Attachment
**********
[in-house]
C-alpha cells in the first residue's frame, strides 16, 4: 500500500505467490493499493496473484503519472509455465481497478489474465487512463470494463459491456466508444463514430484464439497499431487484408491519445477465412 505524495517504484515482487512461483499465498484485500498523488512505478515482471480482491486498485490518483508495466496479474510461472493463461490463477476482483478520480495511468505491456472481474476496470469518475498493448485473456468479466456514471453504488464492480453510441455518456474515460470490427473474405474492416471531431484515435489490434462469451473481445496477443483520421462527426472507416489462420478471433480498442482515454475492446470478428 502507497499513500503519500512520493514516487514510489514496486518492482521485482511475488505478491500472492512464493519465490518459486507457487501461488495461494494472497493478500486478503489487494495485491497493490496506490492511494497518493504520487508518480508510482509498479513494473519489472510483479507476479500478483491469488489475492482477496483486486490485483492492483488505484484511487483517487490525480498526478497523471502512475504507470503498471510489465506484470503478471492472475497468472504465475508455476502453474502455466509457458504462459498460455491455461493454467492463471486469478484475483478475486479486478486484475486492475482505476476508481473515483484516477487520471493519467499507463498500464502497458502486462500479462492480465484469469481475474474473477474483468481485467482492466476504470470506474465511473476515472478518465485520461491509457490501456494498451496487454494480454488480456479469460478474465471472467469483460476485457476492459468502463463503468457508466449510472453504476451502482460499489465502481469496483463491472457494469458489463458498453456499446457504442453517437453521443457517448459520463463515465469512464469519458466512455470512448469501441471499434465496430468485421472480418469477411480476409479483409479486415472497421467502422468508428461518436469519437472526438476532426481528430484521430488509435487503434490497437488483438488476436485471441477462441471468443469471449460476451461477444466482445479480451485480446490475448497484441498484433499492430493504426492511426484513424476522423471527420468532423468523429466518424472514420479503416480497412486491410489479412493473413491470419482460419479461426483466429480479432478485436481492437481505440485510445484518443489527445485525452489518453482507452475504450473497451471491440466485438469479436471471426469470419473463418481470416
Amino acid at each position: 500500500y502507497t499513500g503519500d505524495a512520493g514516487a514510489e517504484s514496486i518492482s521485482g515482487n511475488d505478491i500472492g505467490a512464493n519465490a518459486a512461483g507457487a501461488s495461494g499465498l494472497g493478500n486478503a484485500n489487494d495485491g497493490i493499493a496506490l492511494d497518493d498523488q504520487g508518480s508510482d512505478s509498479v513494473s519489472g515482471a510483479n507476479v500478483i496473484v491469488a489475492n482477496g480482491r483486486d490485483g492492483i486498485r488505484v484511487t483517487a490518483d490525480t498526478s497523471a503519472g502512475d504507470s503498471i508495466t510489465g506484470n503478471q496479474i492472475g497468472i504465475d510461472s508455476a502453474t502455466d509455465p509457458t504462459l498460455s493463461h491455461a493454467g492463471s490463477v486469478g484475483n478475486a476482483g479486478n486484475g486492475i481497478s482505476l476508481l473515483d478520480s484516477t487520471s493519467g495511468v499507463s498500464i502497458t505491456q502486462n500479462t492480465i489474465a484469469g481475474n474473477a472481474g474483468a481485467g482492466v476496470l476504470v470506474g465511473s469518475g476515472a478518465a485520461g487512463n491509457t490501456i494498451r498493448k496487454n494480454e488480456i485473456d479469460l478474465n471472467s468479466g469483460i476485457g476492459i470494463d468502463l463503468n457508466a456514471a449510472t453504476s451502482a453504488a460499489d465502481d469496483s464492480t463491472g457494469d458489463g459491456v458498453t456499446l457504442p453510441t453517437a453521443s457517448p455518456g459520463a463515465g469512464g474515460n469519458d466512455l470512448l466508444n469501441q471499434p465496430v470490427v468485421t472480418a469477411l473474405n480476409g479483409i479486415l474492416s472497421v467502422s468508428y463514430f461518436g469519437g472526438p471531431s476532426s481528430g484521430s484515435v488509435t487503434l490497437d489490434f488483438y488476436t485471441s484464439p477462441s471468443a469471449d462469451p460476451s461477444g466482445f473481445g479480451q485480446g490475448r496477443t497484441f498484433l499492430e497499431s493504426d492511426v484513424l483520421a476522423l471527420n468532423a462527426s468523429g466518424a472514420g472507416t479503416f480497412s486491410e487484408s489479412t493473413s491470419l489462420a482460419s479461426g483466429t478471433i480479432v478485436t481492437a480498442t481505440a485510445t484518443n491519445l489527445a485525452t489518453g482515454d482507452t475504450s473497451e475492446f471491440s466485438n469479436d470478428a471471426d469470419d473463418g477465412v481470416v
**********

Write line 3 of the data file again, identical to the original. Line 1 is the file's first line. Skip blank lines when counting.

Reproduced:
Amino acid at each position: 500500500y502507497t499513500g503519500d505524495a512520493g514516487a514510489e517504484s514496486i518492482s521485482g515482487n511475488d505478491i500472492g505467490a512464493n519465490a518459486a512461483g507457487a501461488s495461494g499465498l494472497g493478500n486478503a484485500n489487494d495485491g497493490i493499493a496506490l492511494d497518493d498523488q504520487g508518480s508510482d512505478s509498479v513494473s519489472g515482471a510483479n507476479v500478483i496473484v491469488a489475492n482477496g480482491r483486486d490485483g492492483i486498485r488505484v484511487t483517487a490518483d490525480t498526478s497523471a503519472g502512475d504507470s503498471i508495466t510489465g506484470n503478471q496479474i492472475g497468472i504465475d510461472s508455476a502453474t502455466d509455465p509457458t504462459l498460455s493463461h491455461a493454467g492463471s490463477v486469478g484475483n478475486a476482483g479486478n486484475g486492475i481497478s482505476l476508481l473515483d478520480s484516477t487520471s493519467g495511468v499507463s498500464i502497458t505491456q502486462n500479462t492480465i489474465a484469469g481475474n474473477a472481474g474483468a481485467g482492466v476496470l476504470v470506474g465511473s469518475g476515472a478518465a485520461g487512463n491509457t490501456i494498451r498493448k496487454n494480454e488480456i485473456d479469460l478474465n471472467s468479466g469483460i476485457g476492459i470494463d468502463l463503468n457508466a456514471a449510472t453504476s451502482a453504488a460499489d465502481d469496483s464492480t463491472g457494469d458489463g459491456v458498453t456499446l457504442p453510441t453517437a453521443s457517448p455518456g459520463a463515465g469512464g474515460n469519458d466512455l470512448l466508444n469501441q471499434p465496430v470490427v468485421t472480418a469477411l473474405n480476409g479483409i479486415l474492416s472497421v467502422s468508428y463514430f461518436g469519437g472526438p471531431s476532426s481528430g484521430s484515435v488509435t487503434l490497437d489490434f488483438y488476436t485471441s484464439p477462441s471468443a469471449d462469451p460476451s461477444g466482445f473481445g479480451q485480446g490475448r496477443t497484441f498484433l499492430e497499431s493504426d492511426v484513424l483520421a476522423l471527420n468532423a462527426s468523429g466518424a472514420g472507416t479503416f480497412s486491410e487484408s489479412t493473413s491470419l489462420a482460419s479461426g483466429t478471433i480479432v478485436t481492437a480498442t481505440a485510445t484518443n491519445l489527445a485525452t489518453g482515454d482507452t475504450s473497451e475492446f471491440s466485438n469479436d470478428a471471426d469470419d473463418g477465412v481470416v